Despite fears of overcrowded jails and extended court sessions, Marshall County judges say they are seeing “virtually no effects” from Alabama’s new illegal immigration law.
“As far as the mechanics, I haven’t seen any increase in numbers of people going to jail. I haven’t even had a case under the law,” said Tim Riley, Marshall County District and Juvenile Court Judge.
“I think it may be making a change in that some people who are here illegally may be leaving. That’s just my guess. I’m seeing fewer Hispanic people with tickets. I still have them, but the number has substantially dropped. I’ve been kind of surprised. I thought there would be a sudden influx of cases.”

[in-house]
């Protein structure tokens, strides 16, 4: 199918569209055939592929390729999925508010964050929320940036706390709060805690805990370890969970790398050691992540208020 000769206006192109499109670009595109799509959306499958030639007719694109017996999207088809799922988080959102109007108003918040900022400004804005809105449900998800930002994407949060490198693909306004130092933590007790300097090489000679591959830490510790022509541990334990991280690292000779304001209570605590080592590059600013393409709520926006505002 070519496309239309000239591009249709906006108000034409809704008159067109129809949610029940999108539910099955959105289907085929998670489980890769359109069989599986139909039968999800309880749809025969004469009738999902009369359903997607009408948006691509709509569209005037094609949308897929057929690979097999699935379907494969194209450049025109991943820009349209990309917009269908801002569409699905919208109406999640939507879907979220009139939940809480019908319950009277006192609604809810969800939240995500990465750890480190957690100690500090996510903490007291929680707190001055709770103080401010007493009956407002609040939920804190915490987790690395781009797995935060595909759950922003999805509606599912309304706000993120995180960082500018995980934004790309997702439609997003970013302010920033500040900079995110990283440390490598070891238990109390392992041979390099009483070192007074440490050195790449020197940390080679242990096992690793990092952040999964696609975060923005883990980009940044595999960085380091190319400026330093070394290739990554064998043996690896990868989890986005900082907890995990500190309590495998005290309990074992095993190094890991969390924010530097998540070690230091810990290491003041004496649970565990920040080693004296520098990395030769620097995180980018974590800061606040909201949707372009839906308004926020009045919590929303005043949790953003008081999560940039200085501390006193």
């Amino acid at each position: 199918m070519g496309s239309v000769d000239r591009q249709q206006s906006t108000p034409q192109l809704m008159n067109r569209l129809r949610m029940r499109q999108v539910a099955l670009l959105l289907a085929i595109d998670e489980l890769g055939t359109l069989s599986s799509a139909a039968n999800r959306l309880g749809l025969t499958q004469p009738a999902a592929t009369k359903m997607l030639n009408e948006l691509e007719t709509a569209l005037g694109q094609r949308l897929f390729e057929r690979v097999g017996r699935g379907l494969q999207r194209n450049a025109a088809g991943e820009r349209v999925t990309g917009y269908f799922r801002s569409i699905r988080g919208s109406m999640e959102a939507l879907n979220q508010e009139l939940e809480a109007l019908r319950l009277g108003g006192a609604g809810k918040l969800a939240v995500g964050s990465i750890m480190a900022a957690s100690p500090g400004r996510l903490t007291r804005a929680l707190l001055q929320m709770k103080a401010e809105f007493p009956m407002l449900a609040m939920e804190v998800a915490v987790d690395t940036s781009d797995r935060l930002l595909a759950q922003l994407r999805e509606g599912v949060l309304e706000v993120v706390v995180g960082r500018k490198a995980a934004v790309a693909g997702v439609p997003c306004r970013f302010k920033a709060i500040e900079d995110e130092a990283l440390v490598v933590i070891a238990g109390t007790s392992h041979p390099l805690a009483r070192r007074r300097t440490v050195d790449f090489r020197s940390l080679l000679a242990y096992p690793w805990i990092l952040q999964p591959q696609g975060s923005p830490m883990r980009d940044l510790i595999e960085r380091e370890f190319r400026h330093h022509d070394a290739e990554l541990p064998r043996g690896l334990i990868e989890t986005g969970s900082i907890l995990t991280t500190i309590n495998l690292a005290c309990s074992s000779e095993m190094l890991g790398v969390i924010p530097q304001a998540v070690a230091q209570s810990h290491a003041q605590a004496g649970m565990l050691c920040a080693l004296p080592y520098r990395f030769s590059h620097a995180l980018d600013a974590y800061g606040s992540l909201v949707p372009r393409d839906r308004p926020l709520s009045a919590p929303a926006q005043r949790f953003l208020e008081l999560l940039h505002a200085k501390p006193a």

Marshall County Circuit Court Judge Tim Jolley said he too expected the law, known as HB56, to generate more cases, but he has seen little to no change in his work.
“I haven’t seen any increase in our case load or having to deal with issues in the immigration law or as a result of the law,” he said. “I initially thought there would be an increase, although I didn’t know how much of an increase. But actually there hasn’t been an increase.”
Marshall County District Judge Hugh Flanagan said he is not surprised by the lack of cases from the legislation.
“It seems to me that it’s not something that is an enforcement focus, necessarily, but it’s a tool they’re going to use when people are otherwise stopped or detained,” he said. “We didn’t see any in my courtroom. I just saw anecdotal evidence.”